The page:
I didn't think it would be like this

This, this photo of peonies, this is my one hundredth blog posting. I somehow imagined it would be more momentous. As it is, here I am tired after a hard day of work, disappointed by having a solitary comment on the previous post, and really I guess that is how life works, isn't it?

Do you know how differently we see things? I don't just mean you and I, dear reader, I mean you and everybody. We all see things differently. No matter how close we stand to each other, we will not see things exactly the same way. I remember a discussion I had with the boy who lived next door when I was in elementary school. He claimed that the second car at a stop sign didn't have to stop at the sign again after the first car took off. He cited his mother as an authority. I disagreed with him. Do you know how often I have approached a stop sign and remembered that snippet of conversation? I can't remember the boy's name, but I am reasonably sure he has totally forgotten that conversation. And even if he does somehow remember it, it cannot possibly be that he remembers it exactly the same way I do.

No one know me as well as my wife; it is mutual. A mere look often suffices to communicate a paragraph. Sometimes just thinking transfers the thought from one of us to the other. And yet, I will never know exactly how she sees things. Maybe what her eyes record as blue, mine record as brown. We tell the same joke and think that a different aspect of the punch line is funny.

"No man is an island." No. But neither are we identical to anyone. How does God keep up with us? I can't even keep up with myself.

Oh, the peonies? They came from the back yard. We transplanted the roots from the backyard of the house in which my parents lived for about forty years. This is their third year, and they are finally blooming like they belong to us.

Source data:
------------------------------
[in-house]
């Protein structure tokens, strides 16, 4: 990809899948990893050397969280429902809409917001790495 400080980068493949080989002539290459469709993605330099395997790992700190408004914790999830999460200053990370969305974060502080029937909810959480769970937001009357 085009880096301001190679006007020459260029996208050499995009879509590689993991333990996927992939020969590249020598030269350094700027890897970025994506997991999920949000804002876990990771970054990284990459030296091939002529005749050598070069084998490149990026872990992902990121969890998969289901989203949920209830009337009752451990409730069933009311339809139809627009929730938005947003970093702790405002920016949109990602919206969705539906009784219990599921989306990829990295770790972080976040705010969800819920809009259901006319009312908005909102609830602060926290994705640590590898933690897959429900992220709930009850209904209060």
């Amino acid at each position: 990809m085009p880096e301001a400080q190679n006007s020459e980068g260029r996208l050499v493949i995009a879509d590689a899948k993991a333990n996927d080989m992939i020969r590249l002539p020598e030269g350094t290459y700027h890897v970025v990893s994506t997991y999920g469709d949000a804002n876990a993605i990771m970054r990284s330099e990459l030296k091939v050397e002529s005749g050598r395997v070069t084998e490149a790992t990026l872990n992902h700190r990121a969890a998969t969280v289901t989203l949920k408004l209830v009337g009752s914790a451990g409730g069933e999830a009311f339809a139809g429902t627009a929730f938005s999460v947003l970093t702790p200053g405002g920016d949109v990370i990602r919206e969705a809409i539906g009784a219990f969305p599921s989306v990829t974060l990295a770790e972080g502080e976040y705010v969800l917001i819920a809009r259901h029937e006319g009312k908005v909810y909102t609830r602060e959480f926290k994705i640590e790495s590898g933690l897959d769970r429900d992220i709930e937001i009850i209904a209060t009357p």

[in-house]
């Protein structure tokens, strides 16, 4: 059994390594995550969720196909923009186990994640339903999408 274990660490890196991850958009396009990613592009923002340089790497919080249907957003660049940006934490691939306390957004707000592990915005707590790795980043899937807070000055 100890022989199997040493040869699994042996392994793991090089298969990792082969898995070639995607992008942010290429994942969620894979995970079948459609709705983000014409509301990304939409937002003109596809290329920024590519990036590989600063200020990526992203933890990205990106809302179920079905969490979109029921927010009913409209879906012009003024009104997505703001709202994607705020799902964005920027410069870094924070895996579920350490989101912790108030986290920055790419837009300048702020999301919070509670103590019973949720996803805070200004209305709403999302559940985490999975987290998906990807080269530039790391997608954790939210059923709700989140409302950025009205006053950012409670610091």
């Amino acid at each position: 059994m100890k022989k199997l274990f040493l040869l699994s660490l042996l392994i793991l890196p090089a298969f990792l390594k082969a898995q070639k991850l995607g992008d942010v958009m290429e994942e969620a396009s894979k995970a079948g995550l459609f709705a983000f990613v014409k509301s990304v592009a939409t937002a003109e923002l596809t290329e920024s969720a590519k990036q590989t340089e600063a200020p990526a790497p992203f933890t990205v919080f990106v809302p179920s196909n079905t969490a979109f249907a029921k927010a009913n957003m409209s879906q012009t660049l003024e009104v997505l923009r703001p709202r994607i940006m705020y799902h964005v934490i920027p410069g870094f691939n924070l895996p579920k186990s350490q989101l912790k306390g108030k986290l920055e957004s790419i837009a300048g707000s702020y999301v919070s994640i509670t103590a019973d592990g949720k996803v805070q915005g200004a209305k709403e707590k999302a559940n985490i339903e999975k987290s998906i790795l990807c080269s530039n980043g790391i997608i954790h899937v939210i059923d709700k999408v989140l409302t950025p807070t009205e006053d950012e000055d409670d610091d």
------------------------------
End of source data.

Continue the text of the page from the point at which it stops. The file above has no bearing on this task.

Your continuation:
Wednesday, May 10, 2006

Straight from Russia

One of the most dynamic and musically talented members of our church in Pearl City, Hawaii, is a nurse named Adele. She has been on numerous mission trips, including one to Russia. And she brought back this little doll as a gift for us. Thanks, Adele.

That church is one of the most mission-minded we have ever belonged to. Many members of the congregation had been to Fiji, Cambodia, Viet Nam, even Myanmar (Burma), to do missions work. We built orphanages and water catchment tanks and bought a building in Myanmar to house the Burmese Baptist Convention. The members refused to have air conditioning installed in the sanctuary because it would waste money that could be spent on missions. I love that church!

Tuesday, May 09, 2006

Another "watzat" for your torment

I think I need some vitameatavegemin. I'm pooped. It really annoys me that I am letting work wear me out like this. I mean, it's all mental--I'm not lifting crates or digging trenches or anything. Just using my brain to do tasks I don't usually do.

What was your first job for which you had to have a SSN? A buddy of mine said he found a job and they needed some more people, so I went with him the first night. Yeah, it was a night shift. We worked in a grocery store warehouse. The job was standing beside a big tank of water and dredging out potatoes that had been dumped in by a conveyor belt. It was back-breaking work and I came home at 2:00 AM smelling like rotten potatoes. That lasted two weeks before I decided, "There has to be something better."

You know the funny thing about watzats is that people complain they are too hard, but they keep on guessing. This was brought to me by a friend when I lived in Hawai'i. What is it?

Thursday, May 04, 2006

And now from Australia

Our son and daughter-in-law live in Australia. His band Zuigia has been on tour in the northeast area of the continent. While they were there, they came across this clever frog. Looks cozy, doesn't he? Just waiting for some bug to come by looking for a flower.

When the guys got home, they were treated to a lovely sunset. This photo was taken from the balcony of the house where they live (north of Sydney). Nice digs, eh?

Wednesday, May 03, 2006

West Texas sky

The photo didn't turn out as clear as I wanted, but the color is right. We had a noisy rainstorm with a little hail. After it stopped, the setting sun washed the gloomy clouds with orange. I had to get my camera quickly, because the light changed in about 90 seconds back to a somber grey.
Maybe I will get around to photographing that new bumper. Maybe.